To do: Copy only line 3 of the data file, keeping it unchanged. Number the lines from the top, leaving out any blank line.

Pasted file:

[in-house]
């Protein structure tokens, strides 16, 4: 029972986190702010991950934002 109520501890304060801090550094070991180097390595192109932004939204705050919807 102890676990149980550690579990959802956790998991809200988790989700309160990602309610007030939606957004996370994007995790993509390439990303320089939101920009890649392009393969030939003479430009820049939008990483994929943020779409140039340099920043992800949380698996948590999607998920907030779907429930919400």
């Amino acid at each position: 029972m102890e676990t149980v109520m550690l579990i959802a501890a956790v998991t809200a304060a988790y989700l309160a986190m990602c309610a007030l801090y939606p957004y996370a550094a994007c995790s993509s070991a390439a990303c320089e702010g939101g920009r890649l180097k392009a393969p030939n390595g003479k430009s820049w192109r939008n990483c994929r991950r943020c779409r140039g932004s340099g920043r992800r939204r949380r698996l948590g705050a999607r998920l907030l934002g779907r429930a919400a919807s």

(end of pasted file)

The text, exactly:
């Amino acid at each position: 029972m102890e676990t149980v109520m550690l579990i959802a501890a956790v998991t809200a304060a988790y989700l309160a986190m990602c309610a007030l801090y939606p957004y996370a550094a994007c995790s993509s070991a390439a990303c320089e702010g939101g920009r890649l180097k392009a393969p030939n390595g003479k430009s820049w192109r939008n990483c994929r991950r943020c779409r140039g932004s340099g920043r992800r939204r949380r698996l948590g705050a999607r998920l907030l934002g779907r429930a919400a919807s």